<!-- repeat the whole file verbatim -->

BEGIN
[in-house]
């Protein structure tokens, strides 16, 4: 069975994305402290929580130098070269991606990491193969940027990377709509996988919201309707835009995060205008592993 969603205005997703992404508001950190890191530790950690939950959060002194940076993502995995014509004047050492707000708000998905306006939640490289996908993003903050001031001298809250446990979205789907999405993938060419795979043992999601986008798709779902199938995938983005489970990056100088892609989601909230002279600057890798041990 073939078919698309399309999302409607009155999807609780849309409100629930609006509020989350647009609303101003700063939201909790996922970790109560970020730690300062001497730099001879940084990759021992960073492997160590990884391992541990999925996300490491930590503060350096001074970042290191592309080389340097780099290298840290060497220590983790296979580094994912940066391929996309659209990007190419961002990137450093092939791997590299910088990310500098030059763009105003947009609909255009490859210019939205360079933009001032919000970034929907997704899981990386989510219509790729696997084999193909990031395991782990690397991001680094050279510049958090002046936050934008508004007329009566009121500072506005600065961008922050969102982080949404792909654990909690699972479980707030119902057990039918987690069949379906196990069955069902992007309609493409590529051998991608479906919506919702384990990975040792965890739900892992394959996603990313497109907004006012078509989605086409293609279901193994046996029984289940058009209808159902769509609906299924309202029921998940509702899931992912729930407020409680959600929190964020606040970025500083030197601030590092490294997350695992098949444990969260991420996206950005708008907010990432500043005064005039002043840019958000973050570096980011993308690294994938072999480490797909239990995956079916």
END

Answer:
[in-house]
């Protein structure tokens, strides 16, 4: 069975994305402290929580130098070269991606990491193969940027990377709509996988919201309707835009995060205008592993 969603205005997703992404508001950190890191530790950690939950959060002194940076993502995995014509004047050492707000708000998905306006939640490289996908993003903050001031001298809250446990979205789907999405993938060419795979043992999601986008798709779902199938995938983005489970990056100088892609989601909230002279600057890798041990 073939078919698309399309999302409607009155999807609780849309409100629930609006509020989350647009609303101003700063939201909790996922970790109560970020730690300062001497730099001879940084990759021992960073492997160590990884391992541990999925996300490491930590503060350096001074970042290191592309080389340097780099290298840290060497220590983790296979580094994912940066391929996309659209990007190419961002990137450093092939791997590299910088990310500098030059763009105003947009609909255009490859210019939205360079933009001032919000970034929907997704899981990386989510219509790729696997084999193909990031395991782990690397991001680094050279510049958090002046936050934008508004007329009566009121500072506005600065961008922050969102982080949404792909654990909690699972479980707030119902057990039918987690069949379906196990069955069902992007309609493409590529051998991608479906919506919702384990990975040792965890739900892992394959996603990313497109907004006012078509989605086409293609279901193994046996029984289940058009209808159902769509609906299924309202029921998940509702899931992912729930407020409680959600929190964020606040970025500083030197601030590092490294997350695992098949444990969260991420996206950005708008907010990432500043005064005039002043840019958000973050570096980011993308690294994938072999480490797909239990995956079916």